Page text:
permit inspections

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Scott Lurndal wrote:

<plonk>
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--John
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On Mon, 18 Aug 2008 20:03:53 -0400, "J. Clarke"

Cite a case, please.
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Patently untrue.

Patently untrue.

You watch too many scarey movies John.
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-Mike-
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"Mike Marlow" wrote

LOL ... The chorus of that old Bluegrass song, "Fox On The Run" keeps popping up while reading this thread.
And, here comes the chorus, again ...
:)
--
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Last update: 8/18/08
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On Mon, 18 Aug 2008 17:28:40 -0600, Chris Friesen

In Ontario you can do your own work on your own house without a licence - but a permit is required, as is an inspection. If you work on someone elses house and the house burns down (or floods) due to your mistake, the homeowner's insurance - particularly in the case of fire, where the fire marchal's office determines the cause of the fire to be shoddy wiring, will demand to know who did the repairs. If you charged for the job, the homeowner is VERY likely to give your name - in which case YOUR insurance ends up paying their insurance company - and if you have no insurance you are out of luck. And possibly fined as well (insurance or no insurance)
In the case of non permitted and non inspected additions and renovations, you can be forced by the municipality to remove the offending structure - be that a fence, deck, addition, dormer, or whatever at your expense. You can also be retroactively charged for the permit/inspection PLUS a sizeable fine.
EUO, or Examination Under Oath is a common procedure in the general insurance world. So is the property insurance field appraisal (which if agreed to is binding). An EUO, if requested, is mandatory. If you refuse, the insurer can and WILL deny coverage. A PIFA is often asked for by the insurer, but you may refuse. If you accept a PIFA, you have lost the right to further legal action to recover higher costs. Prorerty damage lawyers know how to handle the insurance companies. You don't. I don't. I do know that insurance carriers tend to work on basis of "pay without question if the damage is less than the cost of a protracted legal proceding" as well as "fight like hell if the damages are significantly more than the cost of a protracted legal battle and they think they have a reasonable expectation of winning the case"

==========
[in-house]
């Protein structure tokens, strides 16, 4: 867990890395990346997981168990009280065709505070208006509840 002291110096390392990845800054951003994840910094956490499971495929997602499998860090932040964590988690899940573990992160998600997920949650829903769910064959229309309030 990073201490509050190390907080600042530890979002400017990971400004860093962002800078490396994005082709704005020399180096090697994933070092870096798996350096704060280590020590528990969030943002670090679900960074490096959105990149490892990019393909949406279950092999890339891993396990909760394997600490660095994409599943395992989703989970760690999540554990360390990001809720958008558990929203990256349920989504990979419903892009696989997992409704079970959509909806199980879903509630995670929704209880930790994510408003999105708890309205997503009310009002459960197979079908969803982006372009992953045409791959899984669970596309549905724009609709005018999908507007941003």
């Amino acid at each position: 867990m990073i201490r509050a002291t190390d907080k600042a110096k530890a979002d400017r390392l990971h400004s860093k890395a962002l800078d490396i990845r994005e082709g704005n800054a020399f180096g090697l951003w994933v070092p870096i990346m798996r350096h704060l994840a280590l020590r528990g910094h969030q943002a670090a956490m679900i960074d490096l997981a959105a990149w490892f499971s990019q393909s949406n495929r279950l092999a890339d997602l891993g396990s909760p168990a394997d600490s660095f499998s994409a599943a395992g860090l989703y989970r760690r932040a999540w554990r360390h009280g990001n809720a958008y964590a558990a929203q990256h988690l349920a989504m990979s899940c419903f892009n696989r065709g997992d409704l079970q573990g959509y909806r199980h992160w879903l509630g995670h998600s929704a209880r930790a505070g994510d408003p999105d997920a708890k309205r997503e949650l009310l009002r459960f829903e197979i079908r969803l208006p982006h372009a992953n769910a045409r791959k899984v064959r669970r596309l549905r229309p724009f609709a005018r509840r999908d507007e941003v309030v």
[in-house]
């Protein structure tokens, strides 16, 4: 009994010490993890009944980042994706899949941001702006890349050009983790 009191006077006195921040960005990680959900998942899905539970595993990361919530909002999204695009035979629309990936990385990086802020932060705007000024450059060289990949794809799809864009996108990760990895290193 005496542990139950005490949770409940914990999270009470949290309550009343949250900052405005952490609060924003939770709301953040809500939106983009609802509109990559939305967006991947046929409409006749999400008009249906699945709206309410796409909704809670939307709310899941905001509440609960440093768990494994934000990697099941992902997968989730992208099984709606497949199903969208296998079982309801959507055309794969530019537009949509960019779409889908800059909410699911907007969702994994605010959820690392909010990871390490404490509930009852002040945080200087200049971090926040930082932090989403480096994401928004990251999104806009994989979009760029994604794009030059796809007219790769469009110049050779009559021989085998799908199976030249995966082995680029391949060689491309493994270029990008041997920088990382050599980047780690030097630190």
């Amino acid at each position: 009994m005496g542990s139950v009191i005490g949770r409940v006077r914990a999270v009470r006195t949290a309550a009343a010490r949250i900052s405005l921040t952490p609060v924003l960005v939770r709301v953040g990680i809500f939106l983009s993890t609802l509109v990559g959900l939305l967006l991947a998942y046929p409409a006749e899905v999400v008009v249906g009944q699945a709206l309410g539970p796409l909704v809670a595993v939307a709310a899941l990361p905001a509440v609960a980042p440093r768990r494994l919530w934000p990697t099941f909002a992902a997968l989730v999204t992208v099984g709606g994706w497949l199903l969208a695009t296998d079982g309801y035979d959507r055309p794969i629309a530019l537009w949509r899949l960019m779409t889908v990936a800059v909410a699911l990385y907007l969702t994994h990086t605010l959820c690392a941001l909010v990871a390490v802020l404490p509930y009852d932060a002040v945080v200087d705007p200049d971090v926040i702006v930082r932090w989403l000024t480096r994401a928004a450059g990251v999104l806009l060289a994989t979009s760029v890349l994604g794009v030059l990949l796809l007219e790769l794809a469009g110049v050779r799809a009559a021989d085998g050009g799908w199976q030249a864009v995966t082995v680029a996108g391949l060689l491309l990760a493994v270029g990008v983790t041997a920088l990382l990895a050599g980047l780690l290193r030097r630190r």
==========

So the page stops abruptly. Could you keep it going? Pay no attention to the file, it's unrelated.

On the in-between stuff it appears to be something akin to the roll of a dice. I'll have to ask one of the professionals at the insurance company where I spend my mornings to see if he can provide the policy wordings that can restrict coverage due to faulty workmanship or whatever.
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says...

I note that you don't contest my point. This is all administrivia that adds nothing to safety. It does, however, give the tax man an excuse to enforce taxes and *perhaps* the insurance company an excuse to dodge coverage. My bet is that if property taxes were replaced by a local income tax, permits and inspections would quickly vanish in all but the staunchest union locales.
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krw wrote:

So you're saying that skyscrapers would go up without permits or inspections?
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says...

No, I'm saying that you're a complete fool.
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krw wrote:

Better a complete fool with a signed off inspection than a brilliant boy like you with an unsaleable property.
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says...

You are a fool. Absolutely wrong, as well.
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krw wrote:

Well, that's two tries you've made at scathing rebuttal neither of which amounted to more than name-calling? Care to try for a third?